When we were looking for our first kitchen table, we wanted something that was simple and something that was cheap. The discovery of these chairs on Craigslist (which were not only the exactly same chairs as our dining room set but were also paired with a decent $75 dining set) sealed the deal. We have a large extended family and always have to ask guests to bring their own chairs when we host everyone for holiday dinners. We both thought that it would be pretty cool if we could pull in matching chairs from the kitchen when we needed them. So we drove over an hour to grab them from their Craigslist seller before they were gone.
We shouldn’t have been surprised that the table was in pretty rough cosmetic shape. It’s sturdy as hell, but the owner had a large dog and — judging from the large claw marks and scratches on every surface — he apparently liked to eat his meals at the dining room table, too. These pictures are very forgiving, but trust me, the chairs were a mess.
But you guys know me by now right? “Oh, I can refinish that!” I said. Right.
Well, six months went by and I never got around to it. But then we bought this new mid-century table and chairs and we wanted to list this old set to try and recoup some money. It seemed like good idea to put a little bit of effort into refinishing it in hopes of actually making some money on its sale so one day I grabbed a sanding block and away I went.
Fixing up the chairs went pretty smoothly. I won’t go as far as to say that I refinished them, but I certainly gave them a nice refresher. I scuffed them up with the sanding block and wiped on a dark stain I found in the garage that looked to match their existing color well enough. The chair below has been lightly sanded and you can see I’ve started to wipe on fresh stain along the back.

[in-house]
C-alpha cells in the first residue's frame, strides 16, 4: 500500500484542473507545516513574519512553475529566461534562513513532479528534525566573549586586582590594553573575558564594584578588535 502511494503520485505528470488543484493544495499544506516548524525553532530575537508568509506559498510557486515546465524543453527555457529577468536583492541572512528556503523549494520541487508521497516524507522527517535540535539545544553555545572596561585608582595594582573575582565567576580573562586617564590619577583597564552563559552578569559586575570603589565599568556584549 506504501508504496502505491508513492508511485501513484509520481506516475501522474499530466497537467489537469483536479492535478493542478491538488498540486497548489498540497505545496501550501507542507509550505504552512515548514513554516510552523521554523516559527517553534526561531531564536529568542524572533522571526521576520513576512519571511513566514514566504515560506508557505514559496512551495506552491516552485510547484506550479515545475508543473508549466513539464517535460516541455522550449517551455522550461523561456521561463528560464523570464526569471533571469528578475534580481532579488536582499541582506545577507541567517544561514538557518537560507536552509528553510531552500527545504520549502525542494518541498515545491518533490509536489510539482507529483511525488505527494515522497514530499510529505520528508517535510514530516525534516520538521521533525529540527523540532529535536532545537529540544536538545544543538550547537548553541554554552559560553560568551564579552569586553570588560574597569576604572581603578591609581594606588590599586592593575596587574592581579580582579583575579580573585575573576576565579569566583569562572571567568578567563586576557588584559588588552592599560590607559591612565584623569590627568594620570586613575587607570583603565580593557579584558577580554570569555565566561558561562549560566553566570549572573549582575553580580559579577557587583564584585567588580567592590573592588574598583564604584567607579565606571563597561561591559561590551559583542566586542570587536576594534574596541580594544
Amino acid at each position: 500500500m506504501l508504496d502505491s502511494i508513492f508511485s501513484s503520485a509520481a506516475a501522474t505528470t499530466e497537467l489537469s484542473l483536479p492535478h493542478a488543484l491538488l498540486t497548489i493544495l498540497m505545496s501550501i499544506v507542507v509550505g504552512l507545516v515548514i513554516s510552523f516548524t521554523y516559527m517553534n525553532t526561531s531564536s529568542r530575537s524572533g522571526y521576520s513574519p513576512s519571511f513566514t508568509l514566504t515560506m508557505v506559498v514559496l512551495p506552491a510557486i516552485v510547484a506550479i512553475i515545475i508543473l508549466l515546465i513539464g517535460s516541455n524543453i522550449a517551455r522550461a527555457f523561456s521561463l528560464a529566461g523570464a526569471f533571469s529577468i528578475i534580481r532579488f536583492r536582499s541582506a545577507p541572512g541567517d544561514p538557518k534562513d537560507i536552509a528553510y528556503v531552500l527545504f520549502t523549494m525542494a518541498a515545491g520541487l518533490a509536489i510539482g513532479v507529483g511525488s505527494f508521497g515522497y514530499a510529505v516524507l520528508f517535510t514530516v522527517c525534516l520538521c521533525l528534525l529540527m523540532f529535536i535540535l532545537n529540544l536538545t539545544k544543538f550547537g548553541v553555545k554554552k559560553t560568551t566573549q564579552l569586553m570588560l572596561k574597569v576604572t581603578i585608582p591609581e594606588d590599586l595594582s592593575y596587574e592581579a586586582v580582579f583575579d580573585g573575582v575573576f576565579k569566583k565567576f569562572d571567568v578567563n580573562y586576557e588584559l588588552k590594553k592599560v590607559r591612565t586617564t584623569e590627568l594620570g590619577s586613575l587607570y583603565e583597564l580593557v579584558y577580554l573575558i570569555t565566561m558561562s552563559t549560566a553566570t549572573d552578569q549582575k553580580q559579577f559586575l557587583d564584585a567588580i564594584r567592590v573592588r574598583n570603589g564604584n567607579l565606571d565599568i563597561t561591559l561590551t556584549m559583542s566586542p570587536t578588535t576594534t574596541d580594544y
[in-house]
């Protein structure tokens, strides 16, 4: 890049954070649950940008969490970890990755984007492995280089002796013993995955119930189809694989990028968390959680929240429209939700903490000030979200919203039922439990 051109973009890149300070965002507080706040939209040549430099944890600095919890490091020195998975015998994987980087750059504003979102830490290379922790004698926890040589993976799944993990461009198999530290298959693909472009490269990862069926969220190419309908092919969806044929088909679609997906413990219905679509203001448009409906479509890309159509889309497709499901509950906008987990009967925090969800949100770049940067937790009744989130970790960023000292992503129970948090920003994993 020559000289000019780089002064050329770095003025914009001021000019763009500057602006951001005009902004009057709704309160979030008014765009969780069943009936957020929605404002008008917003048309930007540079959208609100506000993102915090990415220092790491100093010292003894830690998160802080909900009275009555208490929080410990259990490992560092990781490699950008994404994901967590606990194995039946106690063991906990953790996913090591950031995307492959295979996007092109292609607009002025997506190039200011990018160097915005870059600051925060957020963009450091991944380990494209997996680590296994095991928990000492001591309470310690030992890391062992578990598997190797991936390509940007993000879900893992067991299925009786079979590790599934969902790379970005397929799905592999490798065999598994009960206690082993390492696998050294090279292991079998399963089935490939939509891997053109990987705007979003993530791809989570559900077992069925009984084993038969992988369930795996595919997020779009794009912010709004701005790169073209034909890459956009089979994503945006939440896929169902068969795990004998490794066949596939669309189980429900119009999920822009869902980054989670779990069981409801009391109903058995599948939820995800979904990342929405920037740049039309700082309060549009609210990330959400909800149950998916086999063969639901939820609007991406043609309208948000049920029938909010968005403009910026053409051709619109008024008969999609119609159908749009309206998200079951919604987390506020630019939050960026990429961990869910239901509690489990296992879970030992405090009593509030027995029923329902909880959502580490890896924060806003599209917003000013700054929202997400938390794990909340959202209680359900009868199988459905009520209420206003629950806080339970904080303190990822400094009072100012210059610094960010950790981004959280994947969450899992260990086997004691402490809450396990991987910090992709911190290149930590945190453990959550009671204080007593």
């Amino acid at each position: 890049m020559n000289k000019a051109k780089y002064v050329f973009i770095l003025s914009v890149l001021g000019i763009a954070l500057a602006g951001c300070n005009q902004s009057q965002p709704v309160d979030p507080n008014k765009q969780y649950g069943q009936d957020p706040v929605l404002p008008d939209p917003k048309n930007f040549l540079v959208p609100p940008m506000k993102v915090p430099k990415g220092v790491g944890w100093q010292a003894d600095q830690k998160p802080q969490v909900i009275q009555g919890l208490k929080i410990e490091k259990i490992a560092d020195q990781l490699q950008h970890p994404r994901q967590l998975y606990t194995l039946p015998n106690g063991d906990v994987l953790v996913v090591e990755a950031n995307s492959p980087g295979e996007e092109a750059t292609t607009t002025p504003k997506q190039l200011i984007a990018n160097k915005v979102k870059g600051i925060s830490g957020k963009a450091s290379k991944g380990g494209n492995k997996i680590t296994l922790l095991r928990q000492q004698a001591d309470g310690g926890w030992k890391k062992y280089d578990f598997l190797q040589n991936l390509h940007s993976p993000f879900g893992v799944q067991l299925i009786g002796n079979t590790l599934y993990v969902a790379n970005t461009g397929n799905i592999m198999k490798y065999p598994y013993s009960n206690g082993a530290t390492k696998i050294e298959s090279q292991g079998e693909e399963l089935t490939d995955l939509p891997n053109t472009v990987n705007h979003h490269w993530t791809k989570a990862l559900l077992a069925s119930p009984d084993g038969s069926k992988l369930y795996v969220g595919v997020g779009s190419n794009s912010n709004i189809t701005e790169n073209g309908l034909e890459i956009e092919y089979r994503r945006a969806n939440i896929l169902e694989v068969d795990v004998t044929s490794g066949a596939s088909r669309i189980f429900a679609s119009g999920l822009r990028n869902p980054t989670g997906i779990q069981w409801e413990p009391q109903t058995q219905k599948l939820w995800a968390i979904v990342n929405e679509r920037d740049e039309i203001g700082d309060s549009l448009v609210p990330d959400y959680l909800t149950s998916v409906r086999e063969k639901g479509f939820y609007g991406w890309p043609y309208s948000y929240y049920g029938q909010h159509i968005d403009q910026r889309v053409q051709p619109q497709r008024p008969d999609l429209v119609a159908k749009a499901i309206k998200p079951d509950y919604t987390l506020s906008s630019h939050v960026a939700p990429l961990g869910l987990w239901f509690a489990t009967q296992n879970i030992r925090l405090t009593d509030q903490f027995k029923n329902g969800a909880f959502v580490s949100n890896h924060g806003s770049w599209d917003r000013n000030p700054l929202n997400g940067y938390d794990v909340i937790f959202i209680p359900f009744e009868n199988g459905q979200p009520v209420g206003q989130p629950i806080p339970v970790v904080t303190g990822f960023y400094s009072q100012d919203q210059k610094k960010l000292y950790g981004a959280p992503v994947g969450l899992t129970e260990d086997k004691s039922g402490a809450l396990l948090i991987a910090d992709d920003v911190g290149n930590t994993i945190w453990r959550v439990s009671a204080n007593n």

The scratches aren’t 100% gone now, but that wasn’t my intent on this project. I just wanted to diminish them the best I could with only moderate effort. After all, even though they match our dining room table, we don’t really have a place to store these chairs so we’re planning to sell them with the table.
Look how they shine now!
Unfortunately, I didn’t examine the table very closely before making the decision to attack it, too, with sandpaper. It was soon apparent that refinishing the table wouldn’t be so easy. For one, the table top is not real wood. I don’t even think it’s veneer. Although, I have to say, it’s a really nice looking faux wood table. Totally fooled me. Truth be told, I still don’t know what it is…faux plastic veneer maybe? All I do know is that when I took a sander to it to try and buff out some of Logan’s fork stabing marks, the area turned completely white.
I didn’t take a photo of this disaster because I was in full on panic mode. Instead I quickly grabbed a quart of dark stain and slathered it on thick. Then I left it alone for a week and let it cure. I figured if someone could make this plastic table look like real wood once, than I could damn well make it look like wood again!
Side note: Only crazy people stain furniture over white carpet. Now you know which camp I’m in.
Once it dried, the once white spot looked like this. Now, I know this looks bad, but I wasn’t panicking anymore. Once I knew that the stain would adhere to the table top I knew I was in the clear. Yes, this spot is a bit darker than the rest of the table, but that was my intention. There was no way I could have repaired the damage on the first go so my pan was to go back and blend, blend, blend. One more coat of stain and another week to cure and we had this.
A shining gleaming table ready for resale. Is it perfect? No, but it’s pretty. Hell, I’ll even go as far as to say that it’s even nicer than when I bought it. Which is why I have no qualms listing it for a bit more than $75.